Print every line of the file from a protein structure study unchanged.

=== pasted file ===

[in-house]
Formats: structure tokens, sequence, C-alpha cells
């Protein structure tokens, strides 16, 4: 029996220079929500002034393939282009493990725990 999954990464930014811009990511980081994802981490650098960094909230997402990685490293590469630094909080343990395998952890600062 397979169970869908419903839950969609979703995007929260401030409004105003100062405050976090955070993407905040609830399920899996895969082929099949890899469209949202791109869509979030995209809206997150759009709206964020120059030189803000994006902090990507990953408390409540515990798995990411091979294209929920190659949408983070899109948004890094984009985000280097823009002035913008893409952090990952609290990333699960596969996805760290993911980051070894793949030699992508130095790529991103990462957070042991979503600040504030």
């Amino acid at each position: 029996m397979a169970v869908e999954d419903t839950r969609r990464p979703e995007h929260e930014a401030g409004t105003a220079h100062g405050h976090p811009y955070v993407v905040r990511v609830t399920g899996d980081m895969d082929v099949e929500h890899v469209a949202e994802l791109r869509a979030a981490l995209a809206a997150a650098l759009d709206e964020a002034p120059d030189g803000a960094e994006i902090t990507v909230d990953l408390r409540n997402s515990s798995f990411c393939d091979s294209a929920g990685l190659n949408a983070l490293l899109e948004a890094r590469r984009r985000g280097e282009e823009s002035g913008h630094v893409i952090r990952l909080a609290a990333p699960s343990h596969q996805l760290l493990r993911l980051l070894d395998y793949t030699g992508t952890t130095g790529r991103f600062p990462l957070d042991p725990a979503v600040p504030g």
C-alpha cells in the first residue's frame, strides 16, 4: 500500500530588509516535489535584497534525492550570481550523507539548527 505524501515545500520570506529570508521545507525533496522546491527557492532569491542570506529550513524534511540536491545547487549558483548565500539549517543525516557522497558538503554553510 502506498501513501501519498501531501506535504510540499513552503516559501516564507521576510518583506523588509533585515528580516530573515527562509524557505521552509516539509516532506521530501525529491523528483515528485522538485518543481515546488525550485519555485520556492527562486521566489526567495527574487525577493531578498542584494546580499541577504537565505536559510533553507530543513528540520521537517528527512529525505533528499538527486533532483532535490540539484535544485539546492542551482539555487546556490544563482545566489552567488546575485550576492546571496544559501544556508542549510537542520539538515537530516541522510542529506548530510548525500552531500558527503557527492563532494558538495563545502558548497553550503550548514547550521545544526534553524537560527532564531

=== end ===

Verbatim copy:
[in-house]
Formats: structure tokens, sequence, C-alpha cells
């Protein structure tokens, strides 16, 4: 029996220079929500002034393939282009493990725990 999954990464930014811009990511980081994802981490650098960094909230997402990685490293590469630094909080343990395998952890600062 397979169970869908419903839950969609979703995007929260401030409004105003100062405050976090955070993407905040609830399920899996895969082929099949890899469209949202791109869509979030995209809206997150759009709206964020120059030189803000994006902090990507990953408390409540515990798995990411091979294209929920190659949408983070899109948004890094984009985000280097823009002035913008893409952090990952609290990333699960596969996805760290993911980051070894793949030699992508130095790529991103990462957070042991979503600040504030």
């Amino acid at each position: 029996m397979a169970v869908e999954d419903t839950r969609r990464p979703e995007h929260e930014a401030g409004t105003a220079h100062g405050h976090p811009y955070v993407v905040r990511v609830t399920g899996d980081m895969d082929v099949e929500h890899v469209a949202e994802l791109r869509a979030a981490l995209a809206a997150a650098l759009d709206e964020a002034p120059d030189g803000a960094e994006i902090t990507v909230d990953l408390r409540n997402s515990s798995f990411c393939d091979s294209a929920g990685l190659n949408a983070l490293l899109e948004a890094r590469r984009r985000g280097e282009e823009s002035g913008h630094v893409i952090r990952l909080a609290a990333p699960s343990h596969q996805l760290l493990r993911l980051l070894d395998y793949t030699g992508t952890t130095g790529r991103f600062p990462l957070d042991p725990a979503v600040p504030g």
C-alpha cells in the first residue's frame, strides 16, 4: 500500500530588509516535489535584497534525492550570481550523507539548527 505524501515545500520570506529570508521545507525533496522546491527557492532569491542570506529550513524534511540536491545547487549558483548565500539549517543525516557522497558538503554553510 502506498501513501501519498501531501506535504510540499513552503516559501516564507521576510518583506523588509533585515528580516530573515527562509524557505521552509516539509516532506521530501525529491523528483515528485522538485518543481515546488525550485519555485520556492527562486521566489526567495527574487525577493531578498542584494546580499541577504537565505536559510533553507530543513528540520521537517528527512529525505533528499538527486533532483532535490540539484535544485539546492542551482539555487546556490544563482545566489552567488546575485550576492546571496544559501544556508542549510537542520539538515537530516541522510542529506548530510548525500552531500558527503557527492563532494558538495563545502558548497553550503550548514547550521545544526534553524537560527532564531